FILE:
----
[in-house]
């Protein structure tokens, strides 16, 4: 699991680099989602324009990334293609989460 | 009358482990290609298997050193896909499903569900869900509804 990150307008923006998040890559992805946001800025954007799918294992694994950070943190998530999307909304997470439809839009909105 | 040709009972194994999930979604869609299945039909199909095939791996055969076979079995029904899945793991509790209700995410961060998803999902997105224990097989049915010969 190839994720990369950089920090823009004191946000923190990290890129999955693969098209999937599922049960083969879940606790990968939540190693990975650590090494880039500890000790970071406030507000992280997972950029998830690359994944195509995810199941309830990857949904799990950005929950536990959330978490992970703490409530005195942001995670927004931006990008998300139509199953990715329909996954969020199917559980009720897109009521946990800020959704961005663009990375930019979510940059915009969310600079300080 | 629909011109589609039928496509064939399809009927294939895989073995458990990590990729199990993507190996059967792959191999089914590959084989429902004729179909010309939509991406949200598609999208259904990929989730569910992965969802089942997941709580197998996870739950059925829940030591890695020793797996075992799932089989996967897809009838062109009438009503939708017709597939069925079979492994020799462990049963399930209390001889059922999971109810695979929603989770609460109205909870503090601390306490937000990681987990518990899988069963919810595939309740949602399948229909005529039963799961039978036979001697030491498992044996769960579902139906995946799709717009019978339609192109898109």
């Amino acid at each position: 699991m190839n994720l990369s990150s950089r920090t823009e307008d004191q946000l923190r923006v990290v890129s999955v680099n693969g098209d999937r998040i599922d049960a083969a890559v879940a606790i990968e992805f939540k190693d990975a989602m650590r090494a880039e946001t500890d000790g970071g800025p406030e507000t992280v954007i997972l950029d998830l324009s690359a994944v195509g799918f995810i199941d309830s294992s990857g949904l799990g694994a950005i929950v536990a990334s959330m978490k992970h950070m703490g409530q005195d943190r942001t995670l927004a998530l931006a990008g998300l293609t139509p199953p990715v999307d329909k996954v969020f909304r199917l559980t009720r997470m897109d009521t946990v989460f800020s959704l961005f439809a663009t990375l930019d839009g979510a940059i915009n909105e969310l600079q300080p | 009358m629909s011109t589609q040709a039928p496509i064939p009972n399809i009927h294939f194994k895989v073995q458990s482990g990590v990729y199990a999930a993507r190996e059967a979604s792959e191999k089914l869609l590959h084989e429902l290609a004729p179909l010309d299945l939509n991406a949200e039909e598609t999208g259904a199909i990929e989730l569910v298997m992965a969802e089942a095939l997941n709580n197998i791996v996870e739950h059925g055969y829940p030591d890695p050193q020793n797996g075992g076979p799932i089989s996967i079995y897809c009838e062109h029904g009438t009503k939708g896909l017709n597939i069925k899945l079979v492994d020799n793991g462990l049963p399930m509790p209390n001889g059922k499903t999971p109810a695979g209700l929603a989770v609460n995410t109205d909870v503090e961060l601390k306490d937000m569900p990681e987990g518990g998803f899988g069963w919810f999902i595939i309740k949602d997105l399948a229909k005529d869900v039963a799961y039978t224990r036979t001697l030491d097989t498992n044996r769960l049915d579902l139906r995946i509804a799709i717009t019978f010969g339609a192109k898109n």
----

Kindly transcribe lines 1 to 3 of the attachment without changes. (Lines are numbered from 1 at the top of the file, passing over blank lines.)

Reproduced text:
[in-house]
């Protein structure tokens, strides 16, 4: 699991680099989602324009990334293609989460 | 009358482990290609298997050193896909499903569900869900509804 990150307008923006998040890559992805946001800025954007799918294992694994950070943190998530999307909304997470439809839009909105 | 040709009972194994999930979604869609299945039909199909095939791996055969076979079995029904899945793991509790209700995410961060998803999902997105224990097989049915010969 190839994720990369950089920090823009004191946000923190990290890129999955693969098209999937599922049960083969879940606790990968939540190693990975650590090494880039500890000790970071406030507000992280997972950029998830690359994944195509995810199941309830990857949904799990950005929950536990959330978490992970703490409530005195942001995670927004931006990008998300139509199953990715329909996954969020199917559980009720897109009521946990800020959704961005663009990375930019979510940059915009969310600079300080 | 629909011109589609039928496509064939399809009927294939895989073995458990990590990729199990993507190996059967792959191999089914590959084989429902004729179909010309939509991406949200598609999208259904990929989730569910992965969802089942997941709580197998996870739950059925829940030591890695020793797996075992799932089989996967897809009838062109009438009503939708017709597939069925079979492994020799462990049963399930209390001889059922999971109810695979929603989770609460109205909870503090601390306490937000990681987990518990899988069963919810595939309740949602399948229909005529039963799961039978036979001697030491498992044996769960579902139906995946799709717009019978339609192109898109």
């Amino acid at each position: 699991m190839n994720l990369s990150s950089r920090t823009e307008d004191q946000l923190r923006v990290v890129s999955v680099n693969g098209d999937r998040i599922d049960a083969a890559v879940a606790i990968e992805f939540k190693d990975a989602m650590r090494a880039e946001t500890d000790g970071g800025p406030e507000t992280v954007i997972l950029d998830l324009s690359a994944v195509g799918f995810i199941d309830s294992s990857g949904l799990g694994a950005i929950v536990a990334s959330m978490k992970h950070m703490g409530q005195d943190r942001t995670l927004a998530l931006a990008g998300l293609t139509p199953p990715v999307d329909k996954v969020f909304r199917l559980t009720r997470m897109d009521t946990v989460f800020s959704l961005f439809a663009t990375l930019d839009g979510a940059i915009n909105e969310l600079q300080p | 009358m629909s011109t589609q040709a039928p496509i064939p009972n399809i009927h294939f194994k895989v073995q458990s482990g990590v990729y199990a999930a993507r190996e059967a979604s792959e191999k089914l869609l590959h084989e429902l290609a004729p179909l010309d299945l939509n991406a949200e039909e598609t999208g259904a199909i990929e989730l569910v298997m992965a969802e089942a095939l997941n709580n197998i791996v996870e739950h059925g055969y829940p030591d890695p050193q020793n797996g075992g076979p799932i089989s996967i079995y897809c009838e062109h029904g009438t009503k939708g896909l017709n597939i069925k899945l079979v492994d020799n793991g462990l049963p399930m509790p209390n001889g059922k499903t999971p109810a695979g209700l929603a989770v609460n995410t109205d909870v503090e961060l601390k306490d937000m569900p990681e987990g518990g998803f899988g069963w919810f999902i595939i309740k949602d997105l399948a229909k005529d869900v039963a799961y039978t224990r036979t001697l030491d097989t498992n044996r769960l049915d579902l139906r995946i509804a799709i717009t019978f010969g339609a192109k898109n």